Today's Guest Blogger Jim Hardiman Takes Us to Nova Scotia

 First, I want to thank Rick for inviting me to do a guest blog post.  I have taken several of Rick’s seminars and continue to learn from his teaching.  Recently, when talking with Rick I spoke about the photographic opportunities in Nova Scotia, Canada where I live.  So, Rick asked me to write a post about shooting in the beautiful province of Nova Scotia.

Nova Scotia is known as Canada’s Ocean Playground.  As a result, there are lighthouses - lots of them!  With over 160 in the province there is plenty to shoot and many of them are very accessible.  This image was shot in Five Islands.  I like to shoot on stormy days with angry-looking clouds where these structures look right at home.

Often with these older buildings I like to bring out all of the detail.  I usually do some micro-contrast adjustments and some creative sharpening.  I do this selectively as I do not want it applied to the clouds and other elements where sharpening would ruin the mood.

Lighthouses are best known for the warning that they provide to seafarers.  With the large lights this works best at night.  They make great subjects for light painting, or in this case shooting after dark with available light.  I love the rich blues that are captured with today’s digital cameras after dark.  This lighthouse is found in Cape Forchu, Yarmouth.

For the image above, which was shot in complete darkness, I made sure that I had long exposure noise reduction on in my camera.  I shot at the lowest possible ISO that would allow me to capture the image to reduce noise.  I also took advantage of a car parked off to the left to provide some light to the left of the lighthouse.  With lighthouses at night and long exposures, it is important to keep an eye on your histogram (or highlight warning - blinkies) to make sure that you have not blown out the highlights created by the large light on the lighthouse.  Oh, make sure that you have a small flashlight to make it easier to operate your camera in the dark.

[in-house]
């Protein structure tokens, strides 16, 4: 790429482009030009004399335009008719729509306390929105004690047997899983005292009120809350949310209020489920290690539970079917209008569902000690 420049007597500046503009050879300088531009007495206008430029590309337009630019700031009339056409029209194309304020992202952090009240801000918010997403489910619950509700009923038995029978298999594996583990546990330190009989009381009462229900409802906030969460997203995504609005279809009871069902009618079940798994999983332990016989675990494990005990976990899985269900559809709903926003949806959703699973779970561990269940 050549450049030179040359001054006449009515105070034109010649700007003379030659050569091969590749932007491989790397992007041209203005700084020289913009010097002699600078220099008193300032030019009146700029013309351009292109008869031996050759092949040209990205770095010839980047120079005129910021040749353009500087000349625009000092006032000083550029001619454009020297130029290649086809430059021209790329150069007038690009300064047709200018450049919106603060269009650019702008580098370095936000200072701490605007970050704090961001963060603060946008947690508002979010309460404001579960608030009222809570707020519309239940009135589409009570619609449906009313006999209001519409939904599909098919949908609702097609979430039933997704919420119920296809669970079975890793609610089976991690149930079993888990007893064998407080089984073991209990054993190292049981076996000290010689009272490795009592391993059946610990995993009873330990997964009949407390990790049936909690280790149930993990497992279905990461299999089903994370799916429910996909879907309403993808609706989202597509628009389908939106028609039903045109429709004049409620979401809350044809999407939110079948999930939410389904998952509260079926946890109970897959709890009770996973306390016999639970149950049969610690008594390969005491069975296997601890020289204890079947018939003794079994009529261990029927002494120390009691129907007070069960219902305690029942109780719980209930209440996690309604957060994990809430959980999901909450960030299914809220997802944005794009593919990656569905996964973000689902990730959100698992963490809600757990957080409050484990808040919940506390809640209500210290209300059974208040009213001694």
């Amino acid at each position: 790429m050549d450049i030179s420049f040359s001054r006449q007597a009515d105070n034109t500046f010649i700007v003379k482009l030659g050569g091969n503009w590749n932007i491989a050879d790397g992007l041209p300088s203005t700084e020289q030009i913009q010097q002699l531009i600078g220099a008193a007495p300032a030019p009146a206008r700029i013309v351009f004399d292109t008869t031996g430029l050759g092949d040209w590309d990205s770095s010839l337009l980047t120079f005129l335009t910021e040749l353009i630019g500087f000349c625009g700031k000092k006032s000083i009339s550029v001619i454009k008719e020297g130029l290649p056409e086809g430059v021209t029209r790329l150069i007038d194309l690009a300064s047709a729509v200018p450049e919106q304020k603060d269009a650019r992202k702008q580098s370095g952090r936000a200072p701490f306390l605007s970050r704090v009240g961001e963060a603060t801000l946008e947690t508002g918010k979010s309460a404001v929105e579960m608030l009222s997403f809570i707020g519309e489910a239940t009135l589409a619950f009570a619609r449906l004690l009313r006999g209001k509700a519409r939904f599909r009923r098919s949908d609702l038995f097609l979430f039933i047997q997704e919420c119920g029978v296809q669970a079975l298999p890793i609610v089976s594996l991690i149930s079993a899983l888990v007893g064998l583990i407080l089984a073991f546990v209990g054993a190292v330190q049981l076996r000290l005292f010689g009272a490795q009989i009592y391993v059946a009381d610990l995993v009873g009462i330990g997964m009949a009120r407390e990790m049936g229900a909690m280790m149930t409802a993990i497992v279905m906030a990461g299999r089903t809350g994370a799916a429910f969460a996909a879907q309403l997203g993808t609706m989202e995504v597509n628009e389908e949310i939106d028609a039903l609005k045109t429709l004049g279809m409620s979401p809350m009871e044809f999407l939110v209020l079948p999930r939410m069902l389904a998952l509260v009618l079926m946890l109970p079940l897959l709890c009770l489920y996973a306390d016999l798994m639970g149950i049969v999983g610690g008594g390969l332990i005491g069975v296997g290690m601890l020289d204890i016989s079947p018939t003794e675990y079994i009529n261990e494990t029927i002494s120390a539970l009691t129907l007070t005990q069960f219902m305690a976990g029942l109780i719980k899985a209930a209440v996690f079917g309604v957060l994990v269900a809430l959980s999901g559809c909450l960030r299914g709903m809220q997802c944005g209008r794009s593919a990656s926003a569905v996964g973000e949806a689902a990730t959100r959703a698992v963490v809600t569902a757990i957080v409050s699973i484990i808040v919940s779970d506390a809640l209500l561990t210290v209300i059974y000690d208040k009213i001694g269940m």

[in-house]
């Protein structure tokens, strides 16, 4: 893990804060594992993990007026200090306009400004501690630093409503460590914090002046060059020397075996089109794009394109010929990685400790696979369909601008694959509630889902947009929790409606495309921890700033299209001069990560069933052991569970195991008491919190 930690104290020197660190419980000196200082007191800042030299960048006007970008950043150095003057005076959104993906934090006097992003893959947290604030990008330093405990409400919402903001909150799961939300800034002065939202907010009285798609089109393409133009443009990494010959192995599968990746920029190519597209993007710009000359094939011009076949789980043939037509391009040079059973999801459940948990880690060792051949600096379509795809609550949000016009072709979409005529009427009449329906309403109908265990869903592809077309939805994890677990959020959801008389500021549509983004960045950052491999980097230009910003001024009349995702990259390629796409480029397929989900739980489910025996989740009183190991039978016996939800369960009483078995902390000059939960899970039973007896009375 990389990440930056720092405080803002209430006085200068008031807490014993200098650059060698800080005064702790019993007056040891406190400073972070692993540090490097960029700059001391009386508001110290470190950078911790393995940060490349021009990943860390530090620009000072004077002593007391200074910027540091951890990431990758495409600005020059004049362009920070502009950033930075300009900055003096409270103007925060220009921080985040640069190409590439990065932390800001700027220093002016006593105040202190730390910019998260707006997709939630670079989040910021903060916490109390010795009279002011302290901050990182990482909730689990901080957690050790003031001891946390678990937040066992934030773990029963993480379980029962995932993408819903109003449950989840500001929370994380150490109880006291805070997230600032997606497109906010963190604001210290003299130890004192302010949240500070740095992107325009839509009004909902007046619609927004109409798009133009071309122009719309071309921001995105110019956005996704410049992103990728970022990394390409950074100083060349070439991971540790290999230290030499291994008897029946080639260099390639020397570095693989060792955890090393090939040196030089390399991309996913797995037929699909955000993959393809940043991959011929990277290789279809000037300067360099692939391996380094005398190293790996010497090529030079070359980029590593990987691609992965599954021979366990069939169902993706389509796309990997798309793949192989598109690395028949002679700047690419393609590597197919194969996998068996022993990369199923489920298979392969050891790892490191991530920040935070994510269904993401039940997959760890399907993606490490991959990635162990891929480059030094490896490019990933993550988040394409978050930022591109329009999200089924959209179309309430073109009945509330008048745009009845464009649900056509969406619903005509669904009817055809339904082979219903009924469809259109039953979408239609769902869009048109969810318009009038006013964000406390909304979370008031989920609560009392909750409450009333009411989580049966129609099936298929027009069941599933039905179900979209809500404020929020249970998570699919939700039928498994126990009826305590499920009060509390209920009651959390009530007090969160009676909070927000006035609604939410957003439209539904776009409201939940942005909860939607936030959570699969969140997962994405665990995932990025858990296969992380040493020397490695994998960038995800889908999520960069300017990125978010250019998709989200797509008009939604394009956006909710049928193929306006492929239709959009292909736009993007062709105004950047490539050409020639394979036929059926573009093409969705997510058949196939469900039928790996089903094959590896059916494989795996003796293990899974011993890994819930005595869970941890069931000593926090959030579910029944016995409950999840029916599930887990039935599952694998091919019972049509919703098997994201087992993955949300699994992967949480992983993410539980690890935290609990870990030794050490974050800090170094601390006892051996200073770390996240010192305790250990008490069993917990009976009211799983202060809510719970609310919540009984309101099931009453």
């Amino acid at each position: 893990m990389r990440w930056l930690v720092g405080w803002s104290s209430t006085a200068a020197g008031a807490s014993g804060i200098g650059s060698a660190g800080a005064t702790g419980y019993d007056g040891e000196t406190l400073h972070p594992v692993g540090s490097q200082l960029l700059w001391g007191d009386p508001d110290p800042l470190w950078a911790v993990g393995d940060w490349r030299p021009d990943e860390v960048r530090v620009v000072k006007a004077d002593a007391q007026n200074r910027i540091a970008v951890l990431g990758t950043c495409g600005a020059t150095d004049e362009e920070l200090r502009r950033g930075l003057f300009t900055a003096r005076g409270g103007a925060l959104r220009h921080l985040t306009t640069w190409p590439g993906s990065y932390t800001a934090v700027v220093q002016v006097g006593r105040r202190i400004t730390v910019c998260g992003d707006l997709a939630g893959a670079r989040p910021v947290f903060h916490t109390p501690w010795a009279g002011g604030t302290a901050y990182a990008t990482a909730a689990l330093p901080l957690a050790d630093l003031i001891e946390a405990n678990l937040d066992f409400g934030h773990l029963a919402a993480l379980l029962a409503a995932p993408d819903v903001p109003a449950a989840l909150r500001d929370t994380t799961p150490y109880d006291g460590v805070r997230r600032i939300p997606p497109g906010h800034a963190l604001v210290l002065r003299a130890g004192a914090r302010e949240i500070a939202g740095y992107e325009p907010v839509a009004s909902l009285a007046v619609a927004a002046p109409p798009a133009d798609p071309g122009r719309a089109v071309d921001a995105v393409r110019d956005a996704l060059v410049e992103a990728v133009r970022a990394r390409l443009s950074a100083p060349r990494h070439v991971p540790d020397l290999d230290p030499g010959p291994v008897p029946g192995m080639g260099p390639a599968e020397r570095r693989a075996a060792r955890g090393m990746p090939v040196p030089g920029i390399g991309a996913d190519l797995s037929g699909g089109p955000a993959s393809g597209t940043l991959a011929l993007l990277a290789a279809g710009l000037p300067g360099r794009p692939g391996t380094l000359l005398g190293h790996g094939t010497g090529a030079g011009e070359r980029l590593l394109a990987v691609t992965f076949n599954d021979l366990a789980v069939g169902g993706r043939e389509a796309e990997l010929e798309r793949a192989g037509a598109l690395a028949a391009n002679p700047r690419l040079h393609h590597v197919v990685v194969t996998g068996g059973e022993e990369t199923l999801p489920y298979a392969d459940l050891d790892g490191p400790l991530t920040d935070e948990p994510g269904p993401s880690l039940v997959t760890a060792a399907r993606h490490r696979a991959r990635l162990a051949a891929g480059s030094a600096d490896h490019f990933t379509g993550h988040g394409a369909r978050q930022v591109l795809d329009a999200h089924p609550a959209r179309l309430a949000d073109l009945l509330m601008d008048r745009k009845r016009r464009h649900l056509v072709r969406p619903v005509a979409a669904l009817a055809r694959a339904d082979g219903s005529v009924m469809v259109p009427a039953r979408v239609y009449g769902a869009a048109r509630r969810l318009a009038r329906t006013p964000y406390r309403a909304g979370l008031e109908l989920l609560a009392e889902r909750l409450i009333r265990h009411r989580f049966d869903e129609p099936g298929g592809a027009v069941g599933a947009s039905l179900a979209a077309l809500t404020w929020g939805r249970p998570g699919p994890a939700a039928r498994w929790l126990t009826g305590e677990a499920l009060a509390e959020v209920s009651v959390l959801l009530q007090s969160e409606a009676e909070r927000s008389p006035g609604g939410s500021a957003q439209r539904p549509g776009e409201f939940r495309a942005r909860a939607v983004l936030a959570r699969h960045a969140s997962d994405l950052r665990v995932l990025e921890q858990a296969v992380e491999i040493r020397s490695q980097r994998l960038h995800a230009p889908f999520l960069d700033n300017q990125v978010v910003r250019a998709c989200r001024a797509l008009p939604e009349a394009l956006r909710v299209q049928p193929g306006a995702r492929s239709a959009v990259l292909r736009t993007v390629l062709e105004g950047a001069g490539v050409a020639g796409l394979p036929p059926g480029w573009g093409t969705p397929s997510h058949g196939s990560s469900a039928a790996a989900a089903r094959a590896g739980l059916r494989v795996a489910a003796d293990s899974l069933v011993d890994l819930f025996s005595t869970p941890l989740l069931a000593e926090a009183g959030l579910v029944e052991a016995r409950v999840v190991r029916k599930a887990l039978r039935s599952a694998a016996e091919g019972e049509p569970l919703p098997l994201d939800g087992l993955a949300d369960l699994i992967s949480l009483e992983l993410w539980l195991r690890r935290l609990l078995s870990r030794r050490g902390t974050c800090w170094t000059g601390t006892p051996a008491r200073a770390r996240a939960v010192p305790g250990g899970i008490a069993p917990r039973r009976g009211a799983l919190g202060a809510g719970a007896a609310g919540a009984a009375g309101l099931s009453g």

The coastline of Nova Scotia varies from sandy beaches with some of the warmest saltwater north of the Carolinas (in the summer), to breathtaking rocky shores that defy the power of the ocean.  This shot was made in a small community on the Bay of Fundy called Baxters Harbour, where you will find the highest tides in the world.  To get a shot like this you must arrive during low tide and get right out on the ocean floor.  Taking the shot during sunset is also important to get the warm light that bathes this outcropping.

From one end of Nova Scotia to the other you will find quaint fishing villages which burst with colour.  The homes and fishing buildings are often painted with vibrant and varied colours.  This makes for unlimited interesting photographs.  This shot was taken in Stonehurst, a small community near Lunenburg, Nova Scotia.  The opportunities vary with both the light and the tides.  I took this shot at low tide which emphasized the structure supporting the building and created some interesting angles between the boat, the ramp and the red building.  It would look entirely different at high tide.

So there you have it, a quick idea of what there is to shoot in Nova Scotia.  It is a beautiful place with wonderful photographic opportunities. 

If you would like to learn more about me and my photography you can visit my web site where you will also find additional links to information about Nova Scotia.